Film Review: A Night to Remember (1956)

A Night to Remember film poster

A Night to Remember, directed by Roy Baker, is a powerful rendition of the harrowing tale of the Titanic’s maiden, and final voyage. Based closely on the non-fictional book by Walter Lord published in 1956, director Roy Baker brings to life the tragedy that occurred on board the Titanic.[1] The film was produced in the UK in 1958, and was widely seen as a semi-documentary style film, both at its time of release and today.[2] The film has a star studded cast, including Kenneth More as the main character, Second Officer Charles Herbert Lightoller.

The film follows the Second Officer Lightoller as he navigates first general luxury liner life, then later on the fateful crash and sinking of the infamous Titanic. The film explores the key facts know at the time, such as the inadequate amount of lifeboats, the co-owner of the White Star Line’s abrupt departure from the sinking ship, and the idea that ships band played until the very end (although this is now disputed). Furthermore, the film highlights some of the key failures that occurred during that fateful night. In particular one important part to highlight is the spotting of a ship, later known to by the S.S. California, who had stopped on account of the ice warnings ahead. While there is, of course, the underlying suggestion that the California could have saved hundreds, maybe even thousands more lives if it had responded to the Titanic’s distress calls, Baker also does well to highlights the failure of the Titanic crew to listen to the ice warning broadcasts in the first place. Similarly, the films also hints at the potential irreversible damage that the coal fire that raged before the departure may have caused, something which has only more recently been proven to be true.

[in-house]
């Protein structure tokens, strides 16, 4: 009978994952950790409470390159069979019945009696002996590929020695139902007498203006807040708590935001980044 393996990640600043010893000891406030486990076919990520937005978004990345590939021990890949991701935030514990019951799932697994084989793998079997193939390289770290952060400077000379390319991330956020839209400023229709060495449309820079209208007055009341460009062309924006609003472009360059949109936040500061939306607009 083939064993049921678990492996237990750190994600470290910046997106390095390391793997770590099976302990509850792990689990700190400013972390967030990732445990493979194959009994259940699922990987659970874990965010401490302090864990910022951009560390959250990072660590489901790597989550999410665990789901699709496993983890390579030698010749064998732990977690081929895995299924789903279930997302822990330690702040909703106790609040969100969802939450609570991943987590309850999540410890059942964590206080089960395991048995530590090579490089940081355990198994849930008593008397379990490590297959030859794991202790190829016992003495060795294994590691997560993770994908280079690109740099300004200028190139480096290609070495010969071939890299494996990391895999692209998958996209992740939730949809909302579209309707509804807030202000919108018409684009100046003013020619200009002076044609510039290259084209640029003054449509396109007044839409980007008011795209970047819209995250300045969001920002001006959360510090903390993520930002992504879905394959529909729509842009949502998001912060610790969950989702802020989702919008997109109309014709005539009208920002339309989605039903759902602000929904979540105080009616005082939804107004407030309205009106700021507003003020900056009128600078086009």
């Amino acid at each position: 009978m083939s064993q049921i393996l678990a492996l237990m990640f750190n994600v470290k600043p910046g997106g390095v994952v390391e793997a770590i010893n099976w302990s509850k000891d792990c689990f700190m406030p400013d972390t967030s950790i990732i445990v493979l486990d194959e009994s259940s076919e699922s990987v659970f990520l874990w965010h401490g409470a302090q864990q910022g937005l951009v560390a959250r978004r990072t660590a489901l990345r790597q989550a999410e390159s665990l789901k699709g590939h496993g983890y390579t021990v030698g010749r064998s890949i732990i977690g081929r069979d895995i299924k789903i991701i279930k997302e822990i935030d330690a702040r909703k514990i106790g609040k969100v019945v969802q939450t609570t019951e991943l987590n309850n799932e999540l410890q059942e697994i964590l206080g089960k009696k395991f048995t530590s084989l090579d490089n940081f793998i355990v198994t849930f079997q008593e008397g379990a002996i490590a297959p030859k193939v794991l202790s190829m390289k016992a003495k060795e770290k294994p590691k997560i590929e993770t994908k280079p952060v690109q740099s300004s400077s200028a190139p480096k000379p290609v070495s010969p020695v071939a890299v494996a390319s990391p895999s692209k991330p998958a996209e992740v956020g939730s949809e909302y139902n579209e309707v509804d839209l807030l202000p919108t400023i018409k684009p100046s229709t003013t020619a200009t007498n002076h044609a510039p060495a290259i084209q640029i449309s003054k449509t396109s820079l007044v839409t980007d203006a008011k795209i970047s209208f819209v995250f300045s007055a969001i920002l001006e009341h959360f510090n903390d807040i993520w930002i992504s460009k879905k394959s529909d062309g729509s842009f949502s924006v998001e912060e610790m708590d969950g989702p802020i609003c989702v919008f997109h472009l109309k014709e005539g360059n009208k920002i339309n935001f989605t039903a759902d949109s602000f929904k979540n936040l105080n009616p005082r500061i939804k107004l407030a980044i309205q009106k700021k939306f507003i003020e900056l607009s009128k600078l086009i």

Second Officer Lightoller, played by Kenneth More

At a time of social change, the theme of class is often one that is found in all narratives of the Titanic story. However, while many focus mainly on the passengers of the upper class, such as can be seen in James Cameron’s Titanic, it can be seen that A Night to Remember is far more focused on the middle class experience of the tragic event. The films focus on the middle class makes perfect contextual sense, as Britain had recently emerged victorious and socially reconfigured from the Second World War.[3] While the aristocracy would likely have been the focus if the film was produced just twenty years earlier, social shifts after the war meant that the newly emerging middle class were increasingly given the spotlight, especially within the cinema industry.[4] A Night to Remember focuses on characters such as Lightoller to solidify the notion that it is the middle class who could keep control in the face of adversity, just as they had done during the war.